Several days later, in Yellowstone, at a Pay Shower concession, there were about a dozen stalls, all occupied, and six guys standing in line. This guy comes in just as there’s an opening and heads right for it. “Yo!” Someone says. The potential shower poacher flinches–he heard it–but keeps resolutely going for the shower. “Yo, man!” The guy at the front of the line is a biker on his way to Sturgis–and he doesn’t look like one of those guys who bikes two weeks a year when he’s not Vice President of Marketing back in Sandusky, Ohio. The guy looks up, we’re all glaring at him, and he slouches to the end of the line. Isolated incident? I’d think so, but TWO MORE GUYS come in the next six or seven minutes, all of them ignoring the line, and in no time at all they’re shamed to their rightful place, where they all start jabbering in French–some of it fairly unpleasant.
I briefly turned to face them, “Avez-vous des lignes en France? Je pensais que nous étions les “barbarians”?
That showed ’em–but damn, what were the odds I’d remember the word for “lines?”
So, we go on to meet up with my friends in Jackson Hole, and Karen has a story to tell that beats ours all to hell–though when she starts, we’ve no idea it fits in with our theme of the boorish French.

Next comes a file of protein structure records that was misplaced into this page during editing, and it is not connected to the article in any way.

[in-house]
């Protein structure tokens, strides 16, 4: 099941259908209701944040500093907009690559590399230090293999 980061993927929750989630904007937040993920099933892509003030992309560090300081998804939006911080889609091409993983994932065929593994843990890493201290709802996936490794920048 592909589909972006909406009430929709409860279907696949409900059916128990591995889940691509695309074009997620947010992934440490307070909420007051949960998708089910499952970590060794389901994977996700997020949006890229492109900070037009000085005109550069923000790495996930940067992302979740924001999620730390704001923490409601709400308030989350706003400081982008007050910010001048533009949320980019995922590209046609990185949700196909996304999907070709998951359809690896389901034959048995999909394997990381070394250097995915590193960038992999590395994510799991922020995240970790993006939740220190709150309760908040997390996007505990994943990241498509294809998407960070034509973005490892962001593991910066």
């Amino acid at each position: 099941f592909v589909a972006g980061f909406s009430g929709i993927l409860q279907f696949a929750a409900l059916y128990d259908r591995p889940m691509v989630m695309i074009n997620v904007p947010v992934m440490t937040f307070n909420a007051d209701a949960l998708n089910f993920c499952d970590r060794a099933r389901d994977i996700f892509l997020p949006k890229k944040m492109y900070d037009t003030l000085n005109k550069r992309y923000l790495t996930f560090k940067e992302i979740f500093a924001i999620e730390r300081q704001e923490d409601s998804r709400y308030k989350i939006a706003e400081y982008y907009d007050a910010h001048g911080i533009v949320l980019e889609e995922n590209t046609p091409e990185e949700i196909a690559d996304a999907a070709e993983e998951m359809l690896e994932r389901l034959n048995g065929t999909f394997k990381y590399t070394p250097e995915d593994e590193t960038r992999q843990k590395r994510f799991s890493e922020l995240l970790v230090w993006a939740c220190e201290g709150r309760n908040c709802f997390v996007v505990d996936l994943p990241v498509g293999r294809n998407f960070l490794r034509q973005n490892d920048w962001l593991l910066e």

Karen towed a camper trailer behind her husbands truck up from Colorado to meet up with a bunch of us. It’s a big-ass truck and she hadn’t much experience with the trailer. When she gets to the first campground it is full, and they send her on to the next one that is further out and a bit more rugged. She parks to register and discovers she’s scored the last site–hooray, right! While she fills out the paper work, the campground host suggests she send one of her children to go sit in the site so if anyone else comes they won’t get all excited about finding an open site. Her 12-year old girl is dispatched to sit on the picnic table, while Karen accidentally backs her camper into a ditch–not a bad ditch, but enough to require some extrication using a jack, with the assistance of the campground host.
About this time, the daughter comes back, a little shaken, reporting that a couple pulled into the campsite, ignored her when she said her family already registered, and proceeded to unpack everything in their car and pile in on the picnic table and around the site–presumably to claim ownership, but who knows. When my friend finally frees her rig and goes to the site for some serious WTFing, the stubborn squatters want nothing to do with her or her receipt–they ignore her, they pooh pooh her and argue in–you guessed in–heavy French accents. Ultimately, the campground host must be summoned to intervene and evict the bastards, and even then they leave reluctantly. Later in the evening, they repeatedly drive and walk by Karen’s campsite, glaring and staring.
A pattern emerges.